In gauging how a candidate breaks down a problem and comes to a solution, you build a better understanding of their relative impact and what they care about the most. Do they center the client in their decision making? Are they asking good questions and pushing to deeply understand how things work? Are they visualizing big future wins and analyzing how they can add value to the firm based on their strengths, expertise, and aspirations? From these types of questions, you can derive their standards, appetite for learning, entrepreneurial drive, and capacity for teamwork.

What a Championship Culture Looks Like

1. Set standards.  Firms must foster a championship-type culture of team orientation where players demonstrate an unwavering commitment to excellence and continuous improvement. Do players take the ball as far down the field as possible? If not, do they have a proactive mindset and seek guidance to perfect their game? Leadership must set the standards for their culture and make sure all players agree that this is how they will win championships together, as well as remain nimble as problems and new and better ways of operating arise.  

2. Define Success. Creating this culture starts with a firm clearly defining what success looks like ultimately, as well as for the upcoming season, and for each player in their position. Firms should also define what ongoing standards of excellence should look like and implement key programs to continually measure against, “what elite looks like.” Definitions should be specific and measurable and always track towards being the best of the best.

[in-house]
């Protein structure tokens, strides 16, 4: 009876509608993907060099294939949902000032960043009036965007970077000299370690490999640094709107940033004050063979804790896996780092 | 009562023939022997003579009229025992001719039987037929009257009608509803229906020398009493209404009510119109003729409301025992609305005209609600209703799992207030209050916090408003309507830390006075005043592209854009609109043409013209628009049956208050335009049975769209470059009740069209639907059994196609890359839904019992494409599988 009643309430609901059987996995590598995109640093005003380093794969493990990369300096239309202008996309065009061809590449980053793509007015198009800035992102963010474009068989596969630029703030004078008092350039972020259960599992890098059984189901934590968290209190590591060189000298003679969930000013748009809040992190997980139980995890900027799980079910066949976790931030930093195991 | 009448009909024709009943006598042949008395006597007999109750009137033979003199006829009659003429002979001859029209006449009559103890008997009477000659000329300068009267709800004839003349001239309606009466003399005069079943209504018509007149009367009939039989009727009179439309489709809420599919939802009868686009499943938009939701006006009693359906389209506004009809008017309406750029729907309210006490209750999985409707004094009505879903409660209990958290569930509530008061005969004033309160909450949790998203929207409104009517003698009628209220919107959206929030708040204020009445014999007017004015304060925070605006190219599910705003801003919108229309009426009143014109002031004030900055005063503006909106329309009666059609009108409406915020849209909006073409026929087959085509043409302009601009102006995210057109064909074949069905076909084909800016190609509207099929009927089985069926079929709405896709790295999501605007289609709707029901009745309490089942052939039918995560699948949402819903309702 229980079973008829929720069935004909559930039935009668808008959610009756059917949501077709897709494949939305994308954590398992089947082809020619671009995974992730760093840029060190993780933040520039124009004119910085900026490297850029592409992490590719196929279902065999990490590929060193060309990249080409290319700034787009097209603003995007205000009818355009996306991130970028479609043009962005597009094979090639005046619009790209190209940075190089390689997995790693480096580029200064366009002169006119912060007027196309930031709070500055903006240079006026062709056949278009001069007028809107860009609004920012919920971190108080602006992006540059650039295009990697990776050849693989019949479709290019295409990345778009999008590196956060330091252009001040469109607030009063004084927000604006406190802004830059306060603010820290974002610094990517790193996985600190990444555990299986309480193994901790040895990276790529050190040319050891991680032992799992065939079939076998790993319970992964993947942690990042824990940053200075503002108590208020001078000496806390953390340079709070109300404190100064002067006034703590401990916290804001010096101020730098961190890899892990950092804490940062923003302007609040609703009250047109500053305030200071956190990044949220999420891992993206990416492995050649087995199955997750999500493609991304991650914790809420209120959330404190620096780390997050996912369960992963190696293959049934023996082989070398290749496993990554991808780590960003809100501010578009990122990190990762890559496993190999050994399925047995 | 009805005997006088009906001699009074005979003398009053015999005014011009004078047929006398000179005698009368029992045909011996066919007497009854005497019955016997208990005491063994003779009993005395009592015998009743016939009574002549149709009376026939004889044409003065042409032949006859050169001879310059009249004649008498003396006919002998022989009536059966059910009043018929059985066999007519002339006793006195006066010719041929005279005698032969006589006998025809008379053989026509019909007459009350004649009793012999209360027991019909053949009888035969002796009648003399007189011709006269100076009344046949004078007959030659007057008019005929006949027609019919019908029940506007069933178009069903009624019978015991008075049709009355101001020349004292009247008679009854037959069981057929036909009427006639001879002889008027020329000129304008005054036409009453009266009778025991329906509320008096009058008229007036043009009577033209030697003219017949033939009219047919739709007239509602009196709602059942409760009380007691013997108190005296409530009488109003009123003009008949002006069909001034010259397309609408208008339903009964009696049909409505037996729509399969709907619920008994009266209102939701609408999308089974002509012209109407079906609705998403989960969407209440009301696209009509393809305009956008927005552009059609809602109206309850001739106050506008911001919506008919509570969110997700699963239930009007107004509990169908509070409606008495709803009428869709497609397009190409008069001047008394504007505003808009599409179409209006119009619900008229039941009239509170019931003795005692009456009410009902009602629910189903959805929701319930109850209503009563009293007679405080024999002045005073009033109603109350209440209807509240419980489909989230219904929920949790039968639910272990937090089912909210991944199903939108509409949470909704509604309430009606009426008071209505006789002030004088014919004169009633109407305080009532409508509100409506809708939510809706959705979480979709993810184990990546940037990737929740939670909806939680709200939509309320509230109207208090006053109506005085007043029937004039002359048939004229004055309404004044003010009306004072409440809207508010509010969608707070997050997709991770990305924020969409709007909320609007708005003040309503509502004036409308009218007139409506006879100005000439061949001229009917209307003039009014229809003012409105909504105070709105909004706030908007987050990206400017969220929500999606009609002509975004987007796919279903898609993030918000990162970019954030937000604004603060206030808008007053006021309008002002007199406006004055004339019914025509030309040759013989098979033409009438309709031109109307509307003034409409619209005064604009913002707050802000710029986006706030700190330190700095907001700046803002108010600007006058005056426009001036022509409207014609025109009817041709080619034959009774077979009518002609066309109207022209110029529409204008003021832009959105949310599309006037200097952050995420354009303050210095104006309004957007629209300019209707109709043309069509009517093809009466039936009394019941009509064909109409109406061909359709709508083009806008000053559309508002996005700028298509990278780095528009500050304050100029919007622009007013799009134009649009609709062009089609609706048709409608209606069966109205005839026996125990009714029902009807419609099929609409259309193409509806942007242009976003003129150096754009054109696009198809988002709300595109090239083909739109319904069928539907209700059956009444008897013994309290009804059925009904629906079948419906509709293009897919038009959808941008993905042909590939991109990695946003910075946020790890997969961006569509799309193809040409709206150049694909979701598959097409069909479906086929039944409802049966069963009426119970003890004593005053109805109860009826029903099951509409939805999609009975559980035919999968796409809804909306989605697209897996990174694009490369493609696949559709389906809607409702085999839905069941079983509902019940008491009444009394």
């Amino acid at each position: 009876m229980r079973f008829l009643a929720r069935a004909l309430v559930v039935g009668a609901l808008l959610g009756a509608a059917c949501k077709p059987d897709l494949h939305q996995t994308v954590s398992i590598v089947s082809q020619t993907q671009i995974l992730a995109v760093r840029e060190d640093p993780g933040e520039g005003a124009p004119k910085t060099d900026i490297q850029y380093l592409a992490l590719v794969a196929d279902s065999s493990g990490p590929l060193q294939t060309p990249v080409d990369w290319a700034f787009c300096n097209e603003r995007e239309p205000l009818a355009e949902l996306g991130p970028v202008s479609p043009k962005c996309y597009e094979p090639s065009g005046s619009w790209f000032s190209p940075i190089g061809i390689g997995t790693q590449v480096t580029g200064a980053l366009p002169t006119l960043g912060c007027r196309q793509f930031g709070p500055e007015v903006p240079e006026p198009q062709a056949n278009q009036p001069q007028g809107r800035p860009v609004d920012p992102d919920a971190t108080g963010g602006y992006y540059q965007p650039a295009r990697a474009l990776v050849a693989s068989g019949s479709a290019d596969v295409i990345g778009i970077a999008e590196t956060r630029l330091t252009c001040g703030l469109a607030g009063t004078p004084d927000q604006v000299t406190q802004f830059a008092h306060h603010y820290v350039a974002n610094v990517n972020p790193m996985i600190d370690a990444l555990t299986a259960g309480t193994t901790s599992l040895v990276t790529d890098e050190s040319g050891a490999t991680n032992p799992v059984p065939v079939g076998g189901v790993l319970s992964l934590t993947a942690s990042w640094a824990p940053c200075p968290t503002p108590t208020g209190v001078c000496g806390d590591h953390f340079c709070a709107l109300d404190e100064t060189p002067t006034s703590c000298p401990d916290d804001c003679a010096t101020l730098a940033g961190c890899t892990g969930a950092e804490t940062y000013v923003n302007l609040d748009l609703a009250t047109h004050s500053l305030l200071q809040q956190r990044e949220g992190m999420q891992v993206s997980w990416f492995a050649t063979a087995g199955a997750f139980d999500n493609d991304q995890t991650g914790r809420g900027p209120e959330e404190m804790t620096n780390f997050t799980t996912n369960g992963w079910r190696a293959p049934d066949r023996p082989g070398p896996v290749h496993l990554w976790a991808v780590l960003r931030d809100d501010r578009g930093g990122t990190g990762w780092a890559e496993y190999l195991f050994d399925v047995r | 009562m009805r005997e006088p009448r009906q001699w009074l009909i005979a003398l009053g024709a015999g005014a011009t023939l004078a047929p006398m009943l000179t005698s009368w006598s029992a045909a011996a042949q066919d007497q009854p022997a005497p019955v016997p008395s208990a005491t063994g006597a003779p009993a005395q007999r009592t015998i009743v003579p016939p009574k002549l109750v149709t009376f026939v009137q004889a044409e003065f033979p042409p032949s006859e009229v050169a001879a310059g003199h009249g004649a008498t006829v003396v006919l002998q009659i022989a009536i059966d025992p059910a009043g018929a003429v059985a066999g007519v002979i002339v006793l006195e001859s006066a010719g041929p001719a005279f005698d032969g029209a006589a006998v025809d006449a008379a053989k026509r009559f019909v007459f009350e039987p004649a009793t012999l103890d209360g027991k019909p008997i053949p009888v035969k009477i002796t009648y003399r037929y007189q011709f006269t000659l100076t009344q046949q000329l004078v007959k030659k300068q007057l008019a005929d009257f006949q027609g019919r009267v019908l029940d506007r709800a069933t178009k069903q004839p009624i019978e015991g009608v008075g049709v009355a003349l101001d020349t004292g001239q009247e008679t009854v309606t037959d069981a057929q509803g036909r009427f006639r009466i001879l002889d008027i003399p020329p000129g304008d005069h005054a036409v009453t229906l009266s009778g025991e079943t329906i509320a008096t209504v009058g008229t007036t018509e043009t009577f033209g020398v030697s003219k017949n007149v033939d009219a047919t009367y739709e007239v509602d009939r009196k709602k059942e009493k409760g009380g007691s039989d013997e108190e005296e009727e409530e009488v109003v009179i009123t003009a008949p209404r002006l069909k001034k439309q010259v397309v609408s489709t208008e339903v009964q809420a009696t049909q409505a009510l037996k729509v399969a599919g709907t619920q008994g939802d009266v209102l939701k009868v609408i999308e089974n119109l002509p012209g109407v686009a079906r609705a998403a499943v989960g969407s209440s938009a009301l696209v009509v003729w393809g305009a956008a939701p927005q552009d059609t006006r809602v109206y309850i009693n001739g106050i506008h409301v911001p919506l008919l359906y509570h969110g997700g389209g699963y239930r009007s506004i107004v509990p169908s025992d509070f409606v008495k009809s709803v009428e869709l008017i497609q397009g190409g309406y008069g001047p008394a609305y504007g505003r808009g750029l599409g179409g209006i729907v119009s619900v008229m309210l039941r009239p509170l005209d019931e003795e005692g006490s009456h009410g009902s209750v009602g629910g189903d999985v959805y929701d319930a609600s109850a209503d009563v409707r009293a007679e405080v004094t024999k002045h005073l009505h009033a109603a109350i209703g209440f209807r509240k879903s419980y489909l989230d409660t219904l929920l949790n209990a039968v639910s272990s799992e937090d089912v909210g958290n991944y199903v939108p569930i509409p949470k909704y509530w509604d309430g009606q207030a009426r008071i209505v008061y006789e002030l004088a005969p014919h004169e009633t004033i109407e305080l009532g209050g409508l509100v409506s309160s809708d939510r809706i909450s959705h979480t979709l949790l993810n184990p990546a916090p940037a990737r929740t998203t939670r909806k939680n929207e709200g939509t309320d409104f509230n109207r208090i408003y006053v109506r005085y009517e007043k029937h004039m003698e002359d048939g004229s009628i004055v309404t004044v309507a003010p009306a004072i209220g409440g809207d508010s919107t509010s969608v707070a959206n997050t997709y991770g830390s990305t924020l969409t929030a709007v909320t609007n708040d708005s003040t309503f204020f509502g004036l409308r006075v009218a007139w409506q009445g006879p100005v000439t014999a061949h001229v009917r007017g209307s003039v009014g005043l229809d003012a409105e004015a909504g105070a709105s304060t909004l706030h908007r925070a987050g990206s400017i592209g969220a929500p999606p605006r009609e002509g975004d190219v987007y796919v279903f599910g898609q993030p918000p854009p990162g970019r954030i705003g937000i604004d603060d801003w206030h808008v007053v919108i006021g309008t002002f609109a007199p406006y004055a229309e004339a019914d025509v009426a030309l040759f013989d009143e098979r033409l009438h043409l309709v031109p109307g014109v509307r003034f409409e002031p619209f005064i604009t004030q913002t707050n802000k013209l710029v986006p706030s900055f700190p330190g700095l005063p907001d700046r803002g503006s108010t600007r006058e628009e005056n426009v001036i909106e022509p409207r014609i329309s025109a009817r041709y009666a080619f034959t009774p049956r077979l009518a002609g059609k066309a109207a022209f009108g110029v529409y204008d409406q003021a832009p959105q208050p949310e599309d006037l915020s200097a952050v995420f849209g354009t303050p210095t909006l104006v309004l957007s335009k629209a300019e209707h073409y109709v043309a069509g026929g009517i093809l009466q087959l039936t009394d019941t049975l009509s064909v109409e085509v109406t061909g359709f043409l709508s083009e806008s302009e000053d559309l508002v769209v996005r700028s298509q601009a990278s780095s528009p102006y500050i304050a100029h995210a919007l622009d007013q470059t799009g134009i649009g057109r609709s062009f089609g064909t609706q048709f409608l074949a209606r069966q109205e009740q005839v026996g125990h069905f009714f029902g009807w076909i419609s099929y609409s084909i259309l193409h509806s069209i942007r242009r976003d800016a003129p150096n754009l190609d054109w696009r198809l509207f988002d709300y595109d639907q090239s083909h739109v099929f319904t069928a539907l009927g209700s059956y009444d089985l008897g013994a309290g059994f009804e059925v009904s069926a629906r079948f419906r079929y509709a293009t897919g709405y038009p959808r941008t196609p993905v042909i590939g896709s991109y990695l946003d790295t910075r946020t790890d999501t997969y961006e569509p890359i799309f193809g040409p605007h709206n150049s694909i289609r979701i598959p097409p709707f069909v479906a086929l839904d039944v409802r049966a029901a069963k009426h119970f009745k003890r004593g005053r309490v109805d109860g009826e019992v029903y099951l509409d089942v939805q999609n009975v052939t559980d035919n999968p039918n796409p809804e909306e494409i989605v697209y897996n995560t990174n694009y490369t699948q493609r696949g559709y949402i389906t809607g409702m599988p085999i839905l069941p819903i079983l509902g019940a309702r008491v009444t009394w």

3. Create a Supportive Culture. Finally, a culture of rapid development necessitates curating a supportive environment where the team compliments and understands each other, and the firm is highly supportive of its resources. As firms grow, they must systematize, while highly customizing, their support approach. Similar to how professional athletes have everything at their disposal to ensure they are focused on the game, firms must provide resources to ensure team members reach their full potential. This may include dedicated professional coaches, skills training, obtaining professional designations or educational advancement, dedicated leverage and team support to foster growth, and access to exclusive networks and spheres of influence. Thoughtful top-down leadership, team collaboration, and fast momentum on key initiatives should be a daily norm.  

Contact Alicia Kelly at akelly@certuity.com to learn more about how you can become part of the Certuity team.

About the Author

Ms. Kelly is responsible for the building and promoting of best-in-class organizational and developmental capabilities in pursuit of the national expansion of Certuity. She leads strategic initiatives focused on talent acquisition, talent retention, corporate culture, business development, and marketing. 

Prior to joining Certuity, Ms. Kelly served as a Chief of Staff at Bridgewater Associates, a premier asset management firm focused on delivering unique insight and partnership for sophisticated global institutional investors.  During her five- and half-year tenure at Bridgewater Associates, Ms. Kelly held various roles across Executive Recruiting, Client Services & Marketing, and the Investment Research department.